Tue April 16, 2013
We are all Bostonians
Few days are anticipated in New England like the unofficial first day of real spring, Patriots Day. It marks the annual commemoration of the battles at Lexington and Concord, the shots heard around the world that were the first battles of the Revolutionary War. It is these iconic events of American freedom that we celebrate.
In Massachusetts, it is a mélange of civic holiday and the biggest street party anywhere. Workers have the day off. Schools are out. America’s college town kids party and join the locals lining the streets to watch the marathon.
For many of us, it is a day to forget work, and head to Fenway Park for the only 11 a.m. start of the entire major league baseball season. After the game, many fans make the short walk to Copley Square to watch the end of the marathon.
Yesterday the sheer joy and commotion of the best day of the year in that most beautiful, historic and learned of American cities was shattered by the explosions that have left three dead and more than 100 wounded.
The Red Sox game was wonderful; the hose beat the Tampa Bay Rays, 3-2, in the bottom of the ninth. But there was scant time to cheer; within an hour the first bomb erupted near the marathon finish line near Copley Square.
This was the first year a chilly yours truly and his longtime Patriots Day companion, Len Levin, took in the game but did not walk to Copley Square to watch the finish of the 117th edition of the marathon. We were both a bit cold and underdressed for the wind.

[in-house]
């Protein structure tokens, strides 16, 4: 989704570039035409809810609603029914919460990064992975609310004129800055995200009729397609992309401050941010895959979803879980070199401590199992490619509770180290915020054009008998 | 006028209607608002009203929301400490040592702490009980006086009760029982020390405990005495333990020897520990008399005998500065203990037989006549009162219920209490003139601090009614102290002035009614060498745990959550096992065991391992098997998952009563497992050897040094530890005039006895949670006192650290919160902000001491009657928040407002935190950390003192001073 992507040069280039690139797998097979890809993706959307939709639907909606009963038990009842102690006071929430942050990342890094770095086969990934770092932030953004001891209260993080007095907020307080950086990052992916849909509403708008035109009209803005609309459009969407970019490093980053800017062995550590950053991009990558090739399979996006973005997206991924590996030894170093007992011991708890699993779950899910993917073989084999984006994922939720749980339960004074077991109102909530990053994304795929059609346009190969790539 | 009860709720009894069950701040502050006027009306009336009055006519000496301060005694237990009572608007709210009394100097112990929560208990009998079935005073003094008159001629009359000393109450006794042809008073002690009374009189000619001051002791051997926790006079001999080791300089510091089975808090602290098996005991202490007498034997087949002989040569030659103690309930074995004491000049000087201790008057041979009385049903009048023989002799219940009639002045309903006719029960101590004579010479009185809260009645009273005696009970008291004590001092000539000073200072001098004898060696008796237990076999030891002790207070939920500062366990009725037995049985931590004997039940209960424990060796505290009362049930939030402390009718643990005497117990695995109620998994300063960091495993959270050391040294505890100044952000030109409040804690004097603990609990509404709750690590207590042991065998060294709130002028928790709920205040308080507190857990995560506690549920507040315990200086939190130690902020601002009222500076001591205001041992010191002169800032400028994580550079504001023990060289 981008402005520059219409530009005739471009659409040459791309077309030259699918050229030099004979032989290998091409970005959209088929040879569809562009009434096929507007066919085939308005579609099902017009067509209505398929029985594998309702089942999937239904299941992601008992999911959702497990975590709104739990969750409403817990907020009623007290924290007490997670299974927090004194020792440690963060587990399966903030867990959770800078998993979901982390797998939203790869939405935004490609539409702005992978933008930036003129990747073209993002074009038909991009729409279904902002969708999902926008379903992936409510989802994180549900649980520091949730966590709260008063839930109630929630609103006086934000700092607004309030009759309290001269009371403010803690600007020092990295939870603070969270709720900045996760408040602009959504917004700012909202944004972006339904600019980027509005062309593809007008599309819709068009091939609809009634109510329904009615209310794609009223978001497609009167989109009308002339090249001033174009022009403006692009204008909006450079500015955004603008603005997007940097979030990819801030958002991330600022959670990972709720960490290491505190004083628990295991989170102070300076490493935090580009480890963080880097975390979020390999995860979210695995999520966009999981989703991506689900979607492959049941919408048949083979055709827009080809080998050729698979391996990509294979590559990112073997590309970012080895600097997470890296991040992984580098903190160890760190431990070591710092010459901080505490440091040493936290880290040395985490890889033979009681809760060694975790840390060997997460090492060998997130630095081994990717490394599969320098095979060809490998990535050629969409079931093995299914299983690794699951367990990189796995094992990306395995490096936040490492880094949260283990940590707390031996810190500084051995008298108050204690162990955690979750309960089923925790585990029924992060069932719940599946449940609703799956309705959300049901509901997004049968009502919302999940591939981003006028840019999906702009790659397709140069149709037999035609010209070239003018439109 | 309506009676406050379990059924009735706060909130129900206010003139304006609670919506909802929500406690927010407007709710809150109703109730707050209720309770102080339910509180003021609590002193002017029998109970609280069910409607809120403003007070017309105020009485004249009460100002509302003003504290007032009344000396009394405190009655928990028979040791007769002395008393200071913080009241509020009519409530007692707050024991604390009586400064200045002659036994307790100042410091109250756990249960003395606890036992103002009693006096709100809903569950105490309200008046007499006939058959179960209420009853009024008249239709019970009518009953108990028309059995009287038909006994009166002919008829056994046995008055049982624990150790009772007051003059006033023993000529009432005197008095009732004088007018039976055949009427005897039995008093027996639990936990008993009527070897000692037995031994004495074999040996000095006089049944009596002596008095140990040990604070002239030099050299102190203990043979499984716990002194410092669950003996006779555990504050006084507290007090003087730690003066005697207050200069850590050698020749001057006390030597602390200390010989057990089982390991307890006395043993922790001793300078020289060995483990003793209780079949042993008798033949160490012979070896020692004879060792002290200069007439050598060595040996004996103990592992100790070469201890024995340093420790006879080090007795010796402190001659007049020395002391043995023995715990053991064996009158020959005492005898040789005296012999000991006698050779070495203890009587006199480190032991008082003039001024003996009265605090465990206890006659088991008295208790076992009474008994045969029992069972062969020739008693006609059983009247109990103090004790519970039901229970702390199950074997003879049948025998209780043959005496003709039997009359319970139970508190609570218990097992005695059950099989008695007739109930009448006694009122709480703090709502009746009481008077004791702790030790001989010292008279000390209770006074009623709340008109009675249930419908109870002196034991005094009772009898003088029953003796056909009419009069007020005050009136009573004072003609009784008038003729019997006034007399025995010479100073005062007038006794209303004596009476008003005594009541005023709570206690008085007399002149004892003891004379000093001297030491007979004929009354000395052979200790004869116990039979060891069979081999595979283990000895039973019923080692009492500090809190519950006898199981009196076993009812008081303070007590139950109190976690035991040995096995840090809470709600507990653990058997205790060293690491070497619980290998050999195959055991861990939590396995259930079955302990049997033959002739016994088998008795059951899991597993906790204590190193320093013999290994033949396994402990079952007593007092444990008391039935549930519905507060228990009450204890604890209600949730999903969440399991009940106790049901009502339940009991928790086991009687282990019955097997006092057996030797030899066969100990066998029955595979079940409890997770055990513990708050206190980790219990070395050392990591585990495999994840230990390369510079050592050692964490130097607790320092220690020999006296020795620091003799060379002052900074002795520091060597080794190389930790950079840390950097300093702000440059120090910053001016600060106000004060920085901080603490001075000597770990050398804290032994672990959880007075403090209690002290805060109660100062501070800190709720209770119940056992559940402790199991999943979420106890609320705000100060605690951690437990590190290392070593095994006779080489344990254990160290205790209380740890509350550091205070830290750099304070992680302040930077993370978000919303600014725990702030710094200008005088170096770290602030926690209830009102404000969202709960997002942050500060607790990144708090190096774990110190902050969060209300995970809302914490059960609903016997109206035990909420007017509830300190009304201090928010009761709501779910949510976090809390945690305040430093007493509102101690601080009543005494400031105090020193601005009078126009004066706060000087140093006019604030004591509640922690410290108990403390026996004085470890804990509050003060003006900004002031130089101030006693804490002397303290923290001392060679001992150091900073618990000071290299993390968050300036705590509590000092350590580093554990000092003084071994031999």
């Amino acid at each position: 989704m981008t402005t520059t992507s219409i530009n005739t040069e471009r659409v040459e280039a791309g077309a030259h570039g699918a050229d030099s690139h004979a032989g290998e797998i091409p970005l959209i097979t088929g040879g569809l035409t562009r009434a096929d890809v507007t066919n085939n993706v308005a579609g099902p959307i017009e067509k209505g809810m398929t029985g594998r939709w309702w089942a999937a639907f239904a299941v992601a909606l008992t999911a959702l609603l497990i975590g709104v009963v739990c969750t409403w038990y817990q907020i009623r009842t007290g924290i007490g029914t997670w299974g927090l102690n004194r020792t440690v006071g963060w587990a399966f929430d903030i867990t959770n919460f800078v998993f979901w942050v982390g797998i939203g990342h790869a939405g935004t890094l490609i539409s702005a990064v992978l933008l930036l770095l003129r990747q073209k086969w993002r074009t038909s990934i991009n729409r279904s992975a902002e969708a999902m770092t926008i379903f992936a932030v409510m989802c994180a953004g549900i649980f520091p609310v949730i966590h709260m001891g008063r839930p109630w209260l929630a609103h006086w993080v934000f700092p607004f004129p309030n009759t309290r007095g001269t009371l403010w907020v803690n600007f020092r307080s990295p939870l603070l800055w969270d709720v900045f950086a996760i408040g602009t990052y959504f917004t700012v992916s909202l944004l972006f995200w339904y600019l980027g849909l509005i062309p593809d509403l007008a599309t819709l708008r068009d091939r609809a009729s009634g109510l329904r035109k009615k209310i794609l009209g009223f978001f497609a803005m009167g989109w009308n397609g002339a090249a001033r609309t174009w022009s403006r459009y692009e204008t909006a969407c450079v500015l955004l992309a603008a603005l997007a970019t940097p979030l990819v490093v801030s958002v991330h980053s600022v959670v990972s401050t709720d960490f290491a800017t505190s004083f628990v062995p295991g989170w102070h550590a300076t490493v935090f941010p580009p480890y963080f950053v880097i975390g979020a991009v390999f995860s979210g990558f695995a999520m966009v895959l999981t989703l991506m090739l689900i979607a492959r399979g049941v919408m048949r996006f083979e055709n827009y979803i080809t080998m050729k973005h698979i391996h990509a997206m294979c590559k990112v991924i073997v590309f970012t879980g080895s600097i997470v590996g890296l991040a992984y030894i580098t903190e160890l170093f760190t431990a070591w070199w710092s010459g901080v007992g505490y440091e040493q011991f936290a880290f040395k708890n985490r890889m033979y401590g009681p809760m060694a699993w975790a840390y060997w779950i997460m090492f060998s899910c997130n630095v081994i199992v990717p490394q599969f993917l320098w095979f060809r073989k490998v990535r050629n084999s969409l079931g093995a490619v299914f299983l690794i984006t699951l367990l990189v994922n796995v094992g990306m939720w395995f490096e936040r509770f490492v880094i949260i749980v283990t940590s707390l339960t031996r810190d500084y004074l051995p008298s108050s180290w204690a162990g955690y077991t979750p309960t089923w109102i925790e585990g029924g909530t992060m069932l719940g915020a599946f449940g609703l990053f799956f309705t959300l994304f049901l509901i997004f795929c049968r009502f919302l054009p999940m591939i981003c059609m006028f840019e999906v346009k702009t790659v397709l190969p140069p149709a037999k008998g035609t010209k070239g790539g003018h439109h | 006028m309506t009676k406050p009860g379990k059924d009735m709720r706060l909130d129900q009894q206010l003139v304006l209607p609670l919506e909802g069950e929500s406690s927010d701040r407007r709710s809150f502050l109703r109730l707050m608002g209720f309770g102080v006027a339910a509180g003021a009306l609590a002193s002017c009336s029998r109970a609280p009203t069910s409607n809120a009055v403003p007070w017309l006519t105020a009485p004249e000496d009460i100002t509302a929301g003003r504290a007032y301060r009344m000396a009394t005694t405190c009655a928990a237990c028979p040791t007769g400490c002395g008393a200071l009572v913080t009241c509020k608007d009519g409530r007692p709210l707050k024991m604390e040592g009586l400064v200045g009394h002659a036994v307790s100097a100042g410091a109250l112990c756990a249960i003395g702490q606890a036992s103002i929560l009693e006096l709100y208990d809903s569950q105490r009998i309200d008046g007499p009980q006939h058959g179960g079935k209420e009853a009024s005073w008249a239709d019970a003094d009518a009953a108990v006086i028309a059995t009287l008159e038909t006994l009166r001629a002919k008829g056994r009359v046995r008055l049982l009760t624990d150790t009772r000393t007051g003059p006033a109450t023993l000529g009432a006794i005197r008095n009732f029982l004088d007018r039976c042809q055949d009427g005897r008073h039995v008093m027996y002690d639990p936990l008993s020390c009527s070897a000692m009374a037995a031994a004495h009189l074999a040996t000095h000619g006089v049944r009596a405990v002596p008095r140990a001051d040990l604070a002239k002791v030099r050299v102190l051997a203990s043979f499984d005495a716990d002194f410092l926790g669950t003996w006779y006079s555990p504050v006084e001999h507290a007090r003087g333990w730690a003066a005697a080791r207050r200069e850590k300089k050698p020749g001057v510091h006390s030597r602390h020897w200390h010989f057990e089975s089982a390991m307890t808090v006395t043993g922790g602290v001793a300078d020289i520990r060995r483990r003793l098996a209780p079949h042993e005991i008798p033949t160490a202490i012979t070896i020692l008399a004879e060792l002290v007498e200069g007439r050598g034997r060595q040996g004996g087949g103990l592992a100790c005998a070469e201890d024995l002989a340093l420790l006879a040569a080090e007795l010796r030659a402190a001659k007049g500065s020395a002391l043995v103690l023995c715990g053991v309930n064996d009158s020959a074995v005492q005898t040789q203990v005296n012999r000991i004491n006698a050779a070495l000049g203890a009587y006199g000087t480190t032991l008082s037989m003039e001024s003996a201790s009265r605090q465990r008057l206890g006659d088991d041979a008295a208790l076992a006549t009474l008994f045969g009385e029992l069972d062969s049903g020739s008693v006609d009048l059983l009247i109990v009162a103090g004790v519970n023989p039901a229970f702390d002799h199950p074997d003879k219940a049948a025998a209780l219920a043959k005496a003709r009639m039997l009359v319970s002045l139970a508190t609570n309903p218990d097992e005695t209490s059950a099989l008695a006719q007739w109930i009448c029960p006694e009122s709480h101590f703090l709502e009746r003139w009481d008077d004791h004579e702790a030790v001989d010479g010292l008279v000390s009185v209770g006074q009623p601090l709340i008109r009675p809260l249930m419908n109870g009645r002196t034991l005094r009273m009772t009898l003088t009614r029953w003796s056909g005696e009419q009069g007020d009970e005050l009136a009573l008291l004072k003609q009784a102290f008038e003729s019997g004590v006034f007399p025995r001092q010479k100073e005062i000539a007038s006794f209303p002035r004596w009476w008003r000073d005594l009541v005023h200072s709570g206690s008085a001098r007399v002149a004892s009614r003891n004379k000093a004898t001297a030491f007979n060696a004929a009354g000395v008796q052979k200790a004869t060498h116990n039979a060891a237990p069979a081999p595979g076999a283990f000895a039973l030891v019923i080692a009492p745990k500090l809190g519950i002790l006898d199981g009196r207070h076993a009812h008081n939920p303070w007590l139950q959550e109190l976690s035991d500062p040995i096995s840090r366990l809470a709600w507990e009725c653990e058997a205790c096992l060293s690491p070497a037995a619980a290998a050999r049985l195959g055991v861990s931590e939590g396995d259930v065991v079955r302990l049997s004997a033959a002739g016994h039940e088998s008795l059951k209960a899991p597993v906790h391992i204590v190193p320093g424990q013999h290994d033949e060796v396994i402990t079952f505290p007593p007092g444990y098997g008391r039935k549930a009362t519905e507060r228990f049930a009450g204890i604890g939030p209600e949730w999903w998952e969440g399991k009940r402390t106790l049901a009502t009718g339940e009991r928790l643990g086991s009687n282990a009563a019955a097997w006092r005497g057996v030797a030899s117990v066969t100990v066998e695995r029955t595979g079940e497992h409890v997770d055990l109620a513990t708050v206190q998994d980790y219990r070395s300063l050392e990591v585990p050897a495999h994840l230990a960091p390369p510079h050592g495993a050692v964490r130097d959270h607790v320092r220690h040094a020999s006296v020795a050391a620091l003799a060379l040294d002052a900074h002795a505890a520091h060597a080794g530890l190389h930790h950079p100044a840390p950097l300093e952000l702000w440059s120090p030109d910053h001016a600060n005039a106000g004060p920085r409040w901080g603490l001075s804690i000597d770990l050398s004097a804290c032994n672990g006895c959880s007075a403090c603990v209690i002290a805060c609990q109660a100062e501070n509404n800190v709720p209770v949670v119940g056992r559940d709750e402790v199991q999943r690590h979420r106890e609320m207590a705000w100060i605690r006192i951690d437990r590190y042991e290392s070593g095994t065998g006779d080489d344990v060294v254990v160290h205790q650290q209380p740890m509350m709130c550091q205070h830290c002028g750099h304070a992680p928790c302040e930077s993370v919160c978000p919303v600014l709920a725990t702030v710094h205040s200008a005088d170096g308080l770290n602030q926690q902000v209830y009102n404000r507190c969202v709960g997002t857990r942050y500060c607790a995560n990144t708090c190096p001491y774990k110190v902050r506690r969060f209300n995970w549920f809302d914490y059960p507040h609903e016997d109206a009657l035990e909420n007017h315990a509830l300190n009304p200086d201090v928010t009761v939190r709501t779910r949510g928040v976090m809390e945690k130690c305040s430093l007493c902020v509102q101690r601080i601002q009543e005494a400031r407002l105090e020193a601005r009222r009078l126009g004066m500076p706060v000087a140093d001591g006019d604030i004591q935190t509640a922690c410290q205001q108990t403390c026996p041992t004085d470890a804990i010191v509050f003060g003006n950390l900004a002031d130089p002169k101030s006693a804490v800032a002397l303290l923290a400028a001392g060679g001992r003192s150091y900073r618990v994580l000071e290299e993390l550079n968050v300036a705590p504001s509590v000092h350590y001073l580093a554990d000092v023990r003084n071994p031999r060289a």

It is difficult for residents of other parts of the country to understand the citywide party that is Patriots Day in Boston. (Maybe Mardi Gras in New Orleans). But suffice it to say that New Englanders look forward to it as a rite of spring and renewal that is deeply embedded in the psyche and DNA of the nation’s region.
The marathon is the ultimate small d democratic sports event. At a time when most ,major sports envelop Thorsten Veblen’s theory of conspicuous consumption, with spectators cosseted in million-dollar luxury boxes, the marathon is free and open to all. Fans line the 26-mile course to watch both world-class runners and the amateurs who flock to Boston from everywhere to run the challenging course and create their own athletic memories. For every sleek Kenyan with a shot at winning, there are hundreds upon hundreds of men and women who train by slogging down our streets in nasty winter New England weather.
The marathon is also one world-class sporting event that is impossible to police in a way that deters the twisted and insane among us from terror. At baseball’s World Series and Super Bowl, the spectators can be frisked and forced to churn through airport mags. But how can a free society police such a democratic event as the marathon in which thousands run 26 miles through the streets of eastern Massachusetts?
This a very sad time for Americans and especially New Englanders. And for Christians it is very difficult to find God in the Boston Marathon bombings. But of all sections of the United States, New Englanders have proven to be the most resilient for many generations.
Perhaps the best we can do is offer our prayers to the bereft, open our pockets to those left in need and urge all our runner friends to start training tomorrow for the 2014 Boston Marathon. And plan to attend next year’s race. Yours truly promises next year to make the walk to Copley Square after the morning Sawx game.
Boston Marathon Explosion